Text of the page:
The CFO also spoke about getting the “cost structure back to pre-pandemic levels”, and if this comes to fruition, you’d think operating margins would be well-placed to coalesce toward the long-term average. In mid-Nov, there was talk about cutting Amazon’s workforce by 10,000 employees, but recent reports suggest this number could be closer to 20,000 which should improve per employee metrics, as this could account for over 10% of corporate staff. Also note that in Q3, Amazon was already driving through productivity improvements and cost efficiencies in their network to the tune of $1bn; that will continue to improve as the management stated that they “expect to see further improvement in the quarters ahead” and “they came in 0.5bn short”. Put another way, AMZN thinks it could generate another $1.5bn worth of productivity improvements relative to what was seen in Q2 and Q3.

Then working capital too is likely to make a more positive contribution to operating cash flows as the company is now well stocked with inventories and doesn’t really need to add a great deal there. As the cash conversion cycle reverts back to historical levels, OCF generation should ramp up.

Technical Considerations

The recent price imprints on AMZN’s standalone weekly chart don’t make for great reading but don’t write off the potential for some green shoots to emerge soon enough. For some perspective, let’s look back and consider the landscape since 2019.

AMZN Weekly chart


Between 2019-2020 the stock spent a long time consolidating around the $80-$100 levels. We then saw a breakout post-pandemic which coalesced into a bullish flag. The stock then made two separate attempts to break out of this bullish flag in July 2021, and November 2021, but eventually ended up making a bearish double-top around the $188 levels.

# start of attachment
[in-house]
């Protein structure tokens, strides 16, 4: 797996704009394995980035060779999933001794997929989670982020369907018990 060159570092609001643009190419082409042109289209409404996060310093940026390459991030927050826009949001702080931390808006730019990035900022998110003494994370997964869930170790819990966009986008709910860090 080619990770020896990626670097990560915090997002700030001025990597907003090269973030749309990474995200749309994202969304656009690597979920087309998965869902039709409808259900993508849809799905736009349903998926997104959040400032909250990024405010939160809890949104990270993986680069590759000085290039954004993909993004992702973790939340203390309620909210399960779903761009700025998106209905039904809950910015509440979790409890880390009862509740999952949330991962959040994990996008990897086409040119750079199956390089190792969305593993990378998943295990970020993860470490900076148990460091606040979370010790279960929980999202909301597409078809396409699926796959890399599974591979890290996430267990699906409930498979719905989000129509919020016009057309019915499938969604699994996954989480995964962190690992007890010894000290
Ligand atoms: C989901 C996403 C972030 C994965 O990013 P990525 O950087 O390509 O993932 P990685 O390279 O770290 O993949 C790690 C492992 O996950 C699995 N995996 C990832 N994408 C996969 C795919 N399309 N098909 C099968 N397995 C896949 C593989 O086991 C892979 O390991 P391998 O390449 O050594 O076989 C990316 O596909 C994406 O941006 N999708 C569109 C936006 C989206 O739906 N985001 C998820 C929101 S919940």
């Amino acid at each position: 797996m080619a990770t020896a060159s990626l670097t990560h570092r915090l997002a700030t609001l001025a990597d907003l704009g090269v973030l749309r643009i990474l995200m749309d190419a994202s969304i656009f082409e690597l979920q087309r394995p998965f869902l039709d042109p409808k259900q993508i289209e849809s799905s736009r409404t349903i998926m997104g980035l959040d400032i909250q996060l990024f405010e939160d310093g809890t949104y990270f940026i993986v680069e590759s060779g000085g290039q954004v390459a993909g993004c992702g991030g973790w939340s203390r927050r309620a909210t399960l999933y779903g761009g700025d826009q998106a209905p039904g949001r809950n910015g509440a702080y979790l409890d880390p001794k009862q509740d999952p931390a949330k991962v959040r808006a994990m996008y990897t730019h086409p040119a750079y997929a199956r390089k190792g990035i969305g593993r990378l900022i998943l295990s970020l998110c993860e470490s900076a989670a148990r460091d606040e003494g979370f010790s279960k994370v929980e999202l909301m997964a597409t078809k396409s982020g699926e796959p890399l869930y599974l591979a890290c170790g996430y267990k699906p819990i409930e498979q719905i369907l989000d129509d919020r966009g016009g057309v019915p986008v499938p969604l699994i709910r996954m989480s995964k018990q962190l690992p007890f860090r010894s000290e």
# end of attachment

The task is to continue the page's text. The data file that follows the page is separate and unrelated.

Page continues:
Since then, we’ve seen a downtrend with the flag pattern being negated in April this year. The stock then made an encouraging rounding bottom and looked like it would make up for the breakdown below the $150 levels, but this failed to sustain. After that, we’ve seen another prolonged leg down.

Given around 17 weeks of mainly large-shaped red-bodied candles, the current move does feel a bit unidimensional. We may see some abatement of the selling, and some consolidation within the old 2019 congestion zone of $80-$100.

What enhances the case for a potential bottom is that relative to its peers from the Nasdaq, and the retail industry, the stock no longer looks overextended to the upside. That mean-reversion to the downside theme has played out in recent months (something that was unthinkable a few years back), with the stock now trading slightly below the mid-point of its long-term range, relative to both the Nasdaq (QQQ), and the VanEck Vectors Retail ETF (RTH)





Closing Thoughts- Is AMZN Stock, a Buy, Sell, or Hold?

Granted, fundamentally, Amazon still has some work to do to get its house in order, but at this price point, you also have to wonder if a lot of the risks are baked in?

Note that the FY23 consensus numbers have already seen some pretty aggressive cuts; to expand on this, do consider that over the last 3 months, the Dec 2023 EPS forecast has been slashed by 25% from previous estimates, whilst revenue forecasts for the same year have been trimmed by 6% from previous forecasts.

Given the elevated cuts on the denominator, you’d expect forward P/E valuations to be relatively pricey, but such has been the ferocity of selling that the P/E looks very attractive. To clarify, the stock’s current forward P/E (based on FY23 numbers) is hardly a breath away from the lower end of its 5-year forward P/E range of 49.86-98.63 and is available at a ~32% discount to its 5-year forward P/E average of 74.61x.

P/E Ratio


In conclusion, I don’t believe that the downside risks are as pronounced as a few months ago, and the stock may build a base around the current zone which could open up some interesting opportunities to build a position in Amazon. Besides, forward valuations are already cheap relative to the historical average. The AMZN stock is a BUY.

Disclosure: I/we have no stock, option or similar derivative position in any of the companies mentioned, and no plans to initiate any such positions within the next 72 hours. I wrote this article myself, and it expresses my own opinions. I am not receiving compensation for it (other than from Seeking Alpha). I have no business relationship with any company whose stock is mentioned in this article.